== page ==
Presented by National ICAA on the evening of February 15, 2022, the video for this program is now available here.
A Profile of African American Architect Julian Abele: The Shadows are All Mine examines the life and career of the prolific architect Julian Abele, who despite his significant contributions to the classical tradition has long been marginalized. This program makes a thoughtful argument for the indelible mark Abele left on the cities of Philadelphia, New York, and Newport and on Duke University. Hosted by designer and ICAA board member Barbara Eberlein, the program features presentations by David Brownlee, architectural historian at the University of Pennsylvania, and Amy Cohen, great-grand niece of Abele’s longtime friend and collaborator Louis Magaziner. These conversations centralize Abele in the history of classical tradition, a recognition long overdue.
Julian Abele was chief designer for Horace Trumbauer and the contributing designer of over 250 buildings including the Philadelphia Museum of Art and Philadelphia’s Free Library. Working decades before Civil Rights legislation, he overcame innumerable obstacles in a country gripped by segregation. Abele was trained in the classical tradition at the University of Pennsylvania and readily embraced the Beaux-Arts style throughout his career. He designed Gilded Age mansions in Newport and New York, the Widener Memorial Library at Harvard, and much of the Duke University campus. Despite his incredible and prolific contributions, Abele was rarely publicly acknowledged for his work.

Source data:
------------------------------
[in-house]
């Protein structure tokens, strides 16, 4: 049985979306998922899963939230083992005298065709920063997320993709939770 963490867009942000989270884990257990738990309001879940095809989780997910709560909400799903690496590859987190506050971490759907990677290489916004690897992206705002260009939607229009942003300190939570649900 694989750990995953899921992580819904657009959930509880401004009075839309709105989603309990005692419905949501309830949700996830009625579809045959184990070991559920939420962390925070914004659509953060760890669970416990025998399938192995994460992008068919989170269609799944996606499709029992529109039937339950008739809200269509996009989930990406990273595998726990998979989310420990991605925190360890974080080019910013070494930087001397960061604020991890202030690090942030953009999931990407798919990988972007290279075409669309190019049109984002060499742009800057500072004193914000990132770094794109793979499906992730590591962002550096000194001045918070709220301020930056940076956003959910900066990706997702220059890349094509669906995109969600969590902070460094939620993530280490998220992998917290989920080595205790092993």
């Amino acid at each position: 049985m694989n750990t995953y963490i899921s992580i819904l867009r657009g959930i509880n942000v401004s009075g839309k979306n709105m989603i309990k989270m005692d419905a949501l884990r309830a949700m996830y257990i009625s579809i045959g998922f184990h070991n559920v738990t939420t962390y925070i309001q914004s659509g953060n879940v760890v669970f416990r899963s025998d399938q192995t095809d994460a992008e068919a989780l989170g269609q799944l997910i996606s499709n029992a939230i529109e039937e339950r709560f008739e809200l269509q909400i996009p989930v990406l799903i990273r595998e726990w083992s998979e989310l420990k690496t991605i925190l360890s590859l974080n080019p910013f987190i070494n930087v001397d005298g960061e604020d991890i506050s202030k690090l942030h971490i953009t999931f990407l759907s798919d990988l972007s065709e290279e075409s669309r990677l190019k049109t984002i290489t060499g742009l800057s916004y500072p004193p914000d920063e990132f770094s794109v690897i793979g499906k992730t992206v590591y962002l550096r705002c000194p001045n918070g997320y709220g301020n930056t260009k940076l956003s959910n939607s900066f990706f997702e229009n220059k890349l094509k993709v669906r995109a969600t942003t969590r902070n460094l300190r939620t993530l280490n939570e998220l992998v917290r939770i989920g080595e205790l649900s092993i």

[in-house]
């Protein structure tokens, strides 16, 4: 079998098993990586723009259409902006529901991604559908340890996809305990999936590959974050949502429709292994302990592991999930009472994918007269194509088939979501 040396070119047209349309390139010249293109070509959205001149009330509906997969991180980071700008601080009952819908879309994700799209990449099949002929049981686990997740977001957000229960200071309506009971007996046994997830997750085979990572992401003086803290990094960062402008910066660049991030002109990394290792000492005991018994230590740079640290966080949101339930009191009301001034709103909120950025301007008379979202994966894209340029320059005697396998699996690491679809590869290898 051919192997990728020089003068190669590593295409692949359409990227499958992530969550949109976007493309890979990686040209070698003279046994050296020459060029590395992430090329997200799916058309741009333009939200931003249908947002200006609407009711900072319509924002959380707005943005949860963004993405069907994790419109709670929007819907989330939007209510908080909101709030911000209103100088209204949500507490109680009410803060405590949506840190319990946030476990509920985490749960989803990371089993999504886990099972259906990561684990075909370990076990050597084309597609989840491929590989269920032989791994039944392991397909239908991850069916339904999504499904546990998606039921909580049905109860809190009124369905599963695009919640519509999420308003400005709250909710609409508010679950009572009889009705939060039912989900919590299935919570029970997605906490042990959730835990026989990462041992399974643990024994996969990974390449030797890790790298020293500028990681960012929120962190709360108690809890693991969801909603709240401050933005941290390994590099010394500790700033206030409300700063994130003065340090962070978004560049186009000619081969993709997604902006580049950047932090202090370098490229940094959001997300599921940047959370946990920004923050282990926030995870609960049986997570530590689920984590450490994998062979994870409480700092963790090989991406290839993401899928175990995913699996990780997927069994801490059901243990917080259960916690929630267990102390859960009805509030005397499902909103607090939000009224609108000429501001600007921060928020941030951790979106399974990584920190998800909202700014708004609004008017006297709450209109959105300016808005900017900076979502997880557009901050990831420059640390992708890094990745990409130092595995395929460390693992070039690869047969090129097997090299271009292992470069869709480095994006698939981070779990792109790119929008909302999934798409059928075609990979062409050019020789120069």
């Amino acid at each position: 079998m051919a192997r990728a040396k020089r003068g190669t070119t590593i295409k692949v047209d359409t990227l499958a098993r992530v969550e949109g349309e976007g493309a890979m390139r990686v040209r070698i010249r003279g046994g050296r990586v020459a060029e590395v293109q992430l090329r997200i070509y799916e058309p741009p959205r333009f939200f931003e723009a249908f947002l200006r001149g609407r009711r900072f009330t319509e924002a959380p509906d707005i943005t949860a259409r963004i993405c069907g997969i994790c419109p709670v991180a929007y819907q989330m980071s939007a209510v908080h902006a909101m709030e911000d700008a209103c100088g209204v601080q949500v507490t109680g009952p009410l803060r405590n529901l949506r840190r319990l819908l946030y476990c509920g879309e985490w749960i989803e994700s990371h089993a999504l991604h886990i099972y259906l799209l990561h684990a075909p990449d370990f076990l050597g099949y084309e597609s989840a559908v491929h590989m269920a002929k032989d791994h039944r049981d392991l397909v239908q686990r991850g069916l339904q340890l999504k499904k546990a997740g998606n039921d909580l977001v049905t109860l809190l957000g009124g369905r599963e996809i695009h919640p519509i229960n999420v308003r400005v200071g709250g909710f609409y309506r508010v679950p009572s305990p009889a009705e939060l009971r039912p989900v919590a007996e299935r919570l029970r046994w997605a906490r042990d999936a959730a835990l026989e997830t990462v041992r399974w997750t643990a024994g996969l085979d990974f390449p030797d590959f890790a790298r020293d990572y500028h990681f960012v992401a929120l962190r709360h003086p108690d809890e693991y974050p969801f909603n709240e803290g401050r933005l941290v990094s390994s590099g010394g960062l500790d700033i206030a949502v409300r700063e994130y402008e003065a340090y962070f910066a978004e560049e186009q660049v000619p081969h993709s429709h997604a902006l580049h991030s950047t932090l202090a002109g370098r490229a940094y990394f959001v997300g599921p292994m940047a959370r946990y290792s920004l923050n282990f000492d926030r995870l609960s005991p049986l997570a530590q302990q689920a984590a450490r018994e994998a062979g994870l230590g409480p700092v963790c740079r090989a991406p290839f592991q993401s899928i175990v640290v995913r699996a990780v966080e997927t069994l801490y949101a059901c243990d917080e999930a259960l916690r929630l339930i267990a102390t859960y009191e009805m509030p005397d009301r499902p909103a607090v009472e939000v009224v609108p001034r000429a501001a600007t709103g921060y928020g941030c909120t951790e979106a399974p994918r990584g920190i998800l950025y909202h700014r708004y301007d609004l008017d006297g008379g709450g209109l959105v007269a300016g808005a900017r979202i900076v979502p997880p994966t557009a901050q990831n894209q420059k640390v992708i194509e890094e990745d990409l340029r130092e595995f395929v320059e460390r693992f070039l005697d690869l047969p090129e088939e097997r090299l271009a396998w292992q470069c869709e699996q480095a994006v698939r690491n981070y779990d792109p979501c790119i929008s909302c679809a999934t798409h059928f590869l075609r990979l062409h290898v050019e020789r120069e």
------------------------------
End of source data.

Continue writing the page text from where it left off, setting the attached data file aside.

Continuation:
The title of the program is taken from Julian Abele’s response when asked if a major architectural commission was exclusively his design:
“The lines are Mr. Trumbauer’s, but the shadows are all mine.”